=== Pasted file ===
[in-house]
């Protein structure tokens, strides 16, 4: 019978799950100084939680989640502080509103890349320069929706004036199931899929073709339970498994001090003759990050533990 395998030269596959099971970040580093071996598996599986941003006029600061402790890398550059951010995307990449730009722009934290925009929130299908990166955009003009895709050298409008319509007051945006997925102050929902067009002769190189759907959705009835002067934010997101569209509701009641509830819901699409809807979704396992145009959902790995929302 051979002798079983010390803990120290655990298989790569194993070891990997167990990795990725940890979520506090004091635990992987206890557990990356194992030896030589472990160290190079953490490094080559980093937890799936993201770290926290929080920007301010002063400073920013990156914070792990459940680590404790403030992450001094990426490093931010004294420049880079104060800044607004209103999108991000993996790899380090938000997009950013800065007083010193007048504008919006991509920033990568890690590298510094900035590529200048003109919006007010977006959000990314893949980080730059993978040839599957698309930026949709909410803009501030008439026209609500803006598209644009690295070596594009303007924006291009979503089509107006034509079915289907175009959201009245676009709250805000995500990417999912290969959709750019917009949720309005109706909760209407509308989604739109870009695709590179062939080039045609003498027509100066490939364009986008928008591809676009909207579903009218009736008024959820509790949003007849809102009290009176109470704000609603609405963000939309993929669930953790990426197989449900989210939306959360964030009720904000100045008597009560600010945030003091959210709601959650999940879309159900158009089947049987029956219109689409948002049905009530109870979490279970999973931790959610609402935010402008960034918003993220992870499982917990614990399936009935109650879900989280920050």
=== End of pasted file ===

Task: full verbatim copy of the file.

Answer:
[in-house]
């Protein structure tokens, strides 16, 4: 019978799950100084939680989640502080509103890349320069929706004036199931899929073709339970498994001090003759990050533990 395998030269596959099971970040580093071996598996599986941003006029600061402790890398550059951010995307990449730009722009934290925009929130299908990166955009003009895709050298409008319509007051945006997925102050929902067009002769190189759907959705009835002067934010997101569209509701009641509830819901699409809807979704396992145009959902790995929302 051979002798079983010390803990120290655990298989790569194993070891990997167990990795990725940890979520506090004091635990992987206890557990990356194992030896030589472990160290190079953490490094080559980093937890799936993201770290926290929080920007301010002063400073920013990156914070792990459940680590404790403030992450001094990426490093931010004294420049880079104060800044607004209103999108991000993996790899380090938000997009950013800065007083010193007048504008919006991509920033990568890690590298510094900035590529200048003109919006007010977006959000990314893949980080730059993978040839599957698309930026949709909410803009501030008439026209609500803006598209644009690295070596594009303007924006291009979503089509107006034509079915289907175009959201009245676009709250805000995500990417999912290969959709750019917009949720309005109706909760209407509308989604739109870009695709590179062939080039045609003498027509100066490939364009986008928008591809676009909207579903009218009736008024959820509790949003007849809102009290009176109470704000609603609405963000939309993929669930953790990426197989449900989210939306959360964030009720904000100045008597009560600010945030003091959210709601959650999940879309159900158009089947049987029956219109689409948002049905009530109870979490279970999973931790959610609402935010402008960034918003993220992870499982917990614990399936009935109650879900989280920050």